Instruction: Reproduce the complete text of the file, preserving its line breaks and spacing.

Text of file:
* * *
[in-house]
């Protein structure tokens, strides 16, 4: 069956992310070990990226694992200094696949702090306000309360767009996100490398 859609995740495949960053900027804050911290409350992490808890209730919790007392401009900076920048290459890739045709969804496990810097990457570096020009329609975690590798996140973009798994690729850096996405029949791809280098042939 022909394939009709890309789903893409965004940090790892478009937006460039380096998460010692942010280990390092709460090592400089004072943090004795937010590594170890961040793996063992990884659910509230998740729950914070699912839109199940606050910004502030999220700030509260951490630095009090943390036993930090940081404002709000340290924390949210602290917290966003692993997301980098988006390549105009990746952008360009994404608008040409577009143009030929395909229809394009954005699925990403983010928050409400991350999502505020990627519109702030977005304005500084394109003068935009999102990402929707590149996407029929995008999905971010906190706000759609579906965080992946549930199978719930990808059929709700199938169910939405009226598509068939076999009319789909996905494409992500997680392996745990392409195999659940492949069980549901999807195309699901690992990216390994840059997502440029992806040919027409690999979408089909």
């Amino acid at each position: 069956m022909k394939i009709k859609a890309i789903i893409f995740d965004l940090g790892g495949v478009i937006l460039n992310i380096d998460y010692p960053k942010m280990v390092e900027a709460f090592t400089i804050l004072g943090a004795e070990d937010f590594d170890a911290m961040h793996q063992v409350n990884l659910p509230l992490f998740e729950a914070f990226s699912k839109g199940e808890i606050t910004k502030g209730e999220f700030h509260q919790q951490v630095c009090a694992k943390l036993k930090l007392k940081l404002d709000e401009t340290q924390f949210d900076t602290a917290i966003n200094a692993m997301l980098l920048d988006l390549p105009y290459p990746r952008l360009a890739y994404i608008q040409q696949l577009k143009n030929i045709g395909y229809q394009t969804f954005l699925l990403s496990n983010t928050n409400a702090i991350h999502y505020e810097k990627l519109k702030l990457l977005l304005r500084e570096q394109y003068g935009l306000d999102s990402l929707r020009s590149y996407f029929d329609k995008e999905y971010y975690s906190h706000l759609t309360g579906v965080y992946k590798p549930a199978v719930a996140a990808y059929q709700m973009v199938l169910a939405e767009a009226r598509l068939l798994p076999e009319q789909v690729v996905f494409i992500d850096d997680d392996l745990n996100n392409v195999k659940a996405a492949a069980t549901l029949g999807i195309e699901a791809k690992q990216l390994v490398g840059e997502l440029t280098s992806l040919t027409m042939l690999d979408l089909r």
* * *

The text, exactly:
[in-house]
């Protein structure tokens, strides 16, 4: 069956992310070990990226694992200094696949702090306000309360767009996100490398 859609995740495949960053900027804050911290409350992490808890209730919790007392401009900076920048290459890739045709969804496990810097990457570096020009329609975690590798996140973009798994690729850096996405029949791809280098042939 022909394939009709890309789903893409965004940090790892478009937006460039380096998460010692942010280990390092709460090592400089004072943090004795937010590594170890961040793996063992990884659910509230998740729950914070699912839109199940606050910004502030999220700030509260951490630095009090943390036993930090940081404002709000340290924390949210602290917290966003692993997301980098988006390549105009990746952008360009994404608008040409577009143009030929395909229809394009954005699925990403983010928050409400991350999502505020990627519109702030977005304005500084394109003068935009999102990402929707590149996407029929995008999905971010906190706000759609579906965080992946549930199978719930990808059929709700199938169910939405009226598509068939076999009319789909996905494409992500997680392996745990392409195999659940492949069980549901999807195309699901690992990216390994840059997502440029992806040919027409690999979408089909």
């Amino acid at each position: 069956m022909k394939i009709k859609a890309i789903i893409f995740d965004l940090g790892g495949v478009i937006l460039n992310i380096d998460y010692p960053k942010m280990v390092e900027a709460f090592t400089i804050l004072g943090a004795e070990d937010f590594d170890a911290m961040h793996q063992v409350n990884l659910p509230l992490f998740e729950a914070f990226s699912k839109g199940e808890i606050t910004k502030g209730e999220f700030h509260q919790q951490v630095c009090a694992k943390l036993k930090l007392k940081l404002d709000e401009t340290q924390f949210d900076t602290a917290i966003n200094a692993m997301l980098l920048d988006l390549p105009y290459p990746r952008l360009a890739y994404i608008q040409q696949l577009k143009n030929i045709g395909y229809q394009t969804f954005l699925l990403s496990n983010t928050n409400a702090i991350h999502y505020e810097k990627l519109k702030l990457l977005l304005r500084e570096q394109y003068g935009l306000d999102s990402l929707r020009s590149y996407f029929d329609k995008e999905y971010y975690s906190h706000l759609t309360g579906v965080y992946k590798p549930a199978v719930a996140a990808y059929q709700m973009v199938l169910a939405e767009a009226r598509l068939l798994p076999e009319q789909v690729v996905f494409i992500d850096d997680d392996l745990n996100n392409v195999k659940a996405a492949a069980t549901l029949g999807i195309e699901a791809k690992q990216l390994v490398g840059e997502l440029t280098s992806l040919t027409m042939l690999d979408l089909r």